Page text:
Many jurisdictions host programs that actively utilize bilingual policing to serve their immigrant communities. The Rogers (Arkansas) Police Department attempts to include at least one Spanish-speaking officer in most of their police patrols, due to the high number of Spanish-speakers in the community. Additionally, the Pitkin County (Colorado) Sheriff’s Office employs numerous bilingual officers and encourages its officers to learn a foreign language, offering to pay the costs associated with language courses.


Hiring and deployment of outreach officers

Community outreach officers can be another useful tool to help build trust and cooperation within the immigrant community towards law enforcement. They can serve as the vital link between immigrant communities and law enforcement, especially if they themselves are members of the immigrant community. For example, the Seattle Police Department launched its immigrant liaison program in 2015 with the goal of increasing constructive interactions between law enforcement officials and members of the immigrant community throughout the city. Its liaison officer visited areas of Seattle with large numbers of immigrants, such as places of worship, to spread the message that the police department served the entire community, including immigrants.

Additionally, hiring immigrant law enforcement officers can be a powerful tool to increase cooperation and trust with immigrant communities. The Minneapolis Police Department hires immigrant citizen officers from its large Somali and Ethiopian communities. With the help of the Somali American Police Association, over a dozen immigrants had become police officers in Minneapolis and surrounding jurisdictions by 2017.


Creating relationships with newly arrived immigrants

Relationship building between law enforcement and immigrant populations should begin soon after the immigrant’s arrival in the U.S. Relationship building soon after arrival would help in alleviating concerns immigrants may have about law enforcement, especially for those from countries with weak rule of law or corrupt police departments. It would also help to prevent any spread of false rumors or perceptions recently arrived immigrants might have about the role of law enforcement in the U.S.

While this type of outreach is important among all immigrant populations, it is especially important for refugees. Because refugees have experienced trauma and distress in their home countries and often again in migrating to the U.S., it is vital that law enforcement agencies are able to provide them reassurance. Police departments in both Fargo (North Dakota) and Houston have partnered with local resettlement agencies to assure their recently arrived refugee populations that the police should not be feared and are allies that can be trusted. Once such preliminary trust forms, it can be used to enlist immigrant cooperation with law enforcement. Baltimore has also seen promising results with this approach.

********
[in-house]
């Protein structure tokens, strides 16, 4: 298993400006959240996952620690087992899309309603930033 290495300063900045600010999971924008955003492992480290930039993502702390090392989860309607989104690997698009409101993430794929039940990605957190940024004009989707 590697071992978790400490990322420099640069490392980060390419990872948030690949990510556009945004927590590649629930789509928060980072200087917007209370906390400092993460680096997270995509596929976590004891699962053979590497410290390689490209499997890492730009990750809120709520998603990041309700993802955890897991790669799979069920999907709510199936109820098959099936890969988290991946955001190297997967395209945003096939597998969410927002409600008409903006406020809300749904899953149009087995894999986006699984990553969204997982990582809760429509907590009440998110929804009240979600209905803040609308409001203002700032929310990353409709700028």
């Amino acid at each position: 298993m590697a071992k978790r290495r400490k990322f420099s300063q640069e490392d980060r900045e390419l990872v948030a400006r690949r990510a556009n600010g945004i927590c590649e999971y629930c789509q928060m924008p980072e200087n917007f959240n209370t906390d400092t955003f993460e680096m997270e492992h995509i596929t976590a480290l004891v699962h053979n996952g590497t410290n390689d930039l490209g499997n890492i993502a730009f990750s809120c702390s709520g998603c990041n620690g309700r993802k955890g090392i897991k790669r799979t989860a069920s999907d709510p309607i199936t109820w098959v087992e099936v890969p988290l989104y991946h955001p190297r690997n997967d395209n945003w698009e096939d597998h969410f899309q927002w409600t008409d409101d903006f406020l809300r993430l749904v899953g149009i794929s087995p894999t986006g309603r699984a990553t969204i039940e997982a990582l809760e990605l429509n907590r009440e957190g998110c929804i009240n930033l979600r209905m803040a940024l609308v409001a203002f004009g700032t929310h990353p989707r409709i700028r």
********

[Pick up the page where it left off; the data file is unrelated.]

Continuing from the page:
Developing cultural understanding and competency

One of many reasons for initial misunderstandings and potential conflicts is a lack of cultural understanding between immigrants and law enforcement. For example, behaviors or customs that are considered normal in an immigrant’s home country may be frowned upon or illegal in the U.S.

In these circumstances, it is helpful for law enforcement officers to become familiar with the customs and traditions of the immigrant populations in their communities to learn how to better handle any potential misunderstandings. Cultural training should not only include necessary information about a particular culture but also if an immigrant community has any unique needs or requires any unique services. It should also include treating these immigrant communities with respect and fairness, concepts encouraged by Pharr (Texas) Police Chief Andy Harvey in both Pharr and previously in Palestine, Texas.



Maintaining trust between immigrant communities and local law enforcement helps promote public safety. Immigrants can play a useful role in crime investigation and deterrence when they have strong ties to local police and sheriffs’ departments. The policies and programs described above, many of which have been successfully deployed by LEITF law enforcement agencies, have proven successful in encouraging cooperation from immigrant communities. They, along with other innovative ideas, demonstrate that law enforcement agencies are eager to conduct meaningful outreach to their immigrant communities to build trust and cooperation. Other jurisdictions stand to benefit if they follow the lead of these agencies and more widely adopt these kinds of outreach programs. Even better, efforts by the federal government to encourage these types of programs can lead to significant progress nationally.